With boarding for American’s flight to New York called in the British Airways lounge, it was time to head to the gate. As our upgrades had yet to clear, we asked after having our boarding passes scanned. One seat was left and I was at the top of the list. I learned two things:
- It’s great to be an Executive Platinum as the airport upgrade list places all EXPs above all non-EXPs. (It’s far less fun when your companion doesn’t inherit your status and falls into the latter.)
- The UK Passenger Service Charge (not to be confused with the UK Air Passenger Duty) is well worth the price to connect at LHR on the return for increased upgrade space. In comparison, AA blocks 2 business class seats on its 757-200’s for crew rest (for a single crew member), making an already tough upgrade tougher.
Brussels (BRU) – New York Kennedy (JFK)
Tuesday, September 18th 2012
Duration: 6 hours, 35 minutes
Aircraft: Boeing 777-223ER (N198AA)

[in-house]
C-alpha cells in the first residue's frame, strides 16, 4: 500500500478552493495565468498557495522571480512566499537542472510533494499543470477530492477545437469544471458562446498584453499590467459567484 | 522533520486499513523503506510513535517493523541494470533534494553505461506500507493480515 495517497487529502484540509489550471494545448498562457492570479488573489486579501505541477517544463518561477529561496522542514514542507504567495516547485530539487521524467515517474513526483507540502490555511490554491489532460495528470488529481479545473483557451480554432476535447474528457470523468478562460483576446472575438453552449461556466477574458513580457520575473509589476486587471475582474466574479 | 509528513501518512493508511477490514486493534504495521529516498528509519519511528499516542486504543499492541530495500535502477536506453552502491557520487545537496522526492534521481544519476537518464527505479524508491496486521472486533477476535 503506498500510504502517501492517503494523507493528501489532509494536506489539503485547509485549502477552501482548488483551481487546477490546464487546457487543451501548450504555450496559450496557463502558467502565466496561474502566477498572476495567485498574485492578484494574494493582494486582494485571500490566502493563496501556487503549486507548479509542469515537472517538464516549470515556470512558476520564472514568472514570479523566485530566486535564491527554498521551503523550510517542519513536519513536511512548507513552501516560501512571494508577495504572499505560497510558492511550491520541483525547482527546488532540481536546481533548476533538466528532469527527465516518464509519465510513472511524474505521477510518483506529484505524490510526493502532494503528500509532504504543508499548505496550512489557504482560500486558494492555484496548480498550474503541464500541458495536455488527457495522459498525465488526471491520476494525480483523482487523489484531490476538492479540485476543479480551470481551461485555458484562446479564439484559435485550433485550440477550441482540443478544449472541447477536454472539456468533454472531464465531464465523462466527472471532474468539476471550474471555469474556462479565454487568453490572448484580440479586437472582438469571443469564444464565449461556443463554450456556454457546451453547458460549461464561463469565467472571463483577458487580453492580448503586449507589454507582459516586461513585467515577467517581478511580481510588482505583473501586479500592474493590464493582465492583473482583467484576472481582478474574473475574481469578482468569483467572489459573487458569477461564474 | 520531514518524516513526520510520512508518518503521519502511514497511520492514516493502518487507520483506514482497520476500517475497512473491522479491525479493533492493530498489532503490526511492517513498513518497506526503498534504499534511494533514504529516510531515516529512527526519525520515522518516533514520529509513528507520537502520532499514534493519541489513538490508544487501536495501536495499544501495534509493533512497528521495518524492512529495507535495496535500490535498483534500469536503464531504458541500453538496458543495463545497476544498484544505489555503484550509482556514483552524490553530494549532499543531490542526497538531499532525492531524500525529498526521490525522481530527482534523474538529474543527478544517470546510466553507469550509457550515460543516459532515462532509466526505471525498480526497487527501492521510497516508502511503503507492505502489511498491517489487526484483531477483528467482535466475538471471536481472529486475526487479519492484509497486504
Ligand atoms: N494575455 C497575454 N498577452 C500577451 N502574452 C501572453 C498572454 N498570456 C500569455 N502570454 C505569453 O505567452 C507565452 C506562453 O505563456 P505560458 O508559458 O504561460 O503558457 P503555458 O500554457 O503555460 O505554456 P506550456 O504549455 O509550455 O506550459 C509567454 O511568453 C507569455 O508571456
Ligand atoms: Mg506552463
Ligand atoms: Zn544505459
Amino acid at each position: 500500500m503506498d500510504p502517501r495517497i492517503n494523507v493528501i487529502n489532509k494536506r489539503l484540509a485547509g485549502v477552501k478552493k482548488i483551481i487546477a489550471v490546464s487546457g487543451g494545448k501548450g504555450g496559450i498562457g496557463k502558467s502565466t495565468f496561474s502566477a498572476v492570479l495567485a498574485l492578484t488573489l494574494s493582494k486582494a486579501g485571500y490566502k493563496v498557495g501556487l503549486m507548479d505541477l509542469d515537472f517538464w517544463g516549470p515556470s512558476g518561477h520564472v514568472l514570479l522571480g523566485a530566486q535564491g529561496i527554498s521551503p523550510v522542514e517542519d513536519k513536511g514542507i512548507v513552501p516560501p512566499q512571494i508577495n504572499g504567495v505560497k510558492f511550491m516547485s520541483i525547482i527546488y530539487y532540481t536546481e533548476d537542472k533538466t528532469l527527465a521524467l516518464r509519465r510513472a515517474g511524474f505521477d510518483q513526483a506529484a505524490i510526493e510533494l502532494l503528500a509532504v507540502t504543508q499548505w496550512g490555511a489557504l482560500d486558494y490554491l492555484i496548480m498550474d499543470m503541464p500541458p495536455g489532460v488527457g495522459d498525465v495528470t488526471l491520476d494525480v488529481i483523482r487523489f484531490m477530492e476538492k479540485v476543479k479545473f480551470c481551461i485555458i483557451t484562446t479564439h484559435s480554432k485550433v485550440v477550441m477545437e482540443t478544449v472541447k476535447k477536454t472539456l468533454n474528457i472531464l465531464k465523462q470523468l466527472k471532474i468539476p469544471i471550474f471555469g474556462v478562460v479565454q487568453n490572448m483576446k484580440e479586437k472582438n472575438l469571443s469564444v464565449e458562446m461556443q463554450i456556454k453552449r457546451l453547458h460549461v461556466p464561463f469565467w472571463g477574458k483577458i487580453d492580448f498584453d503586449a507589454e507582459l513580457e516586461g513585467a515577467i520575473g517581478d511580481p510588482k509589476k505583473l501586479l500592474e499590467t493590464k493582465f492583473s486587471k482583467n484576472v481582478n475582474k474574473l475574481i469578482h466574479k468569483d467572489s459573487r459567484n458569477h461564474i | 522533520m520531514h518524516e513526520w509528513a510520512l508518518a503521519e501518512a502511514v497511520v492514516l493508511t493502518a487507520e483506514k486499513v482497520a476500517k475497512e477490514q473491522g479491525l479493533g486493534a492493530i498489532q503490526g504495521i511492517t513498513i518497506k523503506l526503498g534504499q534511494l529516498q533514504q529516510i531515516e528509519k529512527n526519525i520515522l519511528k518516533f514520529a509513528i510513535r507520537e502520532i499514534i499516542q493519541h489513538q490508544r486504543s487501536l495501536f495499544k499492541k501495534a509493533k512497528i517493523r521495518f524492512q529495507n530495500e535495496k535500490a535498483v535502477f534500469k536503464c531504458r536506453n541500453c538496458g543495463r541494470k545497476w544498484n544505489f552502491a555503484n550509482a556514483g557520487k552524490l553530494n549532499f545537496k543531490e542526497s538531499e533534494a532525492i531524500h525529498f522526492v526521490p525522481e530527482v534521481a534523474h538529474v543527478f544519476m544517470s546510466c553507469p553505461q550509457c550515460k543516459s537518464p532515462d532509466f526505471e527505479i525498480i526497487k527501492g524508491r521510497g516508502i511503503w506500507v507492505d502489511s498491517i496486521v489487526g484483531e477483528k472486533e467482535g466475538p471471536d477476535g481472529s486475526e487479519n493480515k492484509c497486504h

Seat: 3E (Business Class)
The wine and beverage lists were the same as those offered on the New York to London flight that I took a week prior. The meals read as follows:
While American’s flight attendants normally practice FEBO (Front Even/Back Odd) for their starting point in taking meal orders, the purser took orders from the front. My speculation for the neglected back is the presence of the crew rest in 4AB. Thus, by the time she reached me, the pasta dish, the lone vegetarian option on the menu, was gone. The purser told me she’d do what she could.
On AA’s two-cabin international service, business class has a choice of marinated cheese or warmed nuts.
I didn’t see any black olives as promised by the menu, but this felt far more on-menu than a vegetarian/vegan special order meal.
Our pilots announced at Brussels that we would likely arrive early to New York, but low ceilings at JFK delayed us ever slightly, eating up the time we had saved crossing the Atlantic. As the lone apparent arrival at the time to JFK Terminal 8, US CBP was painless.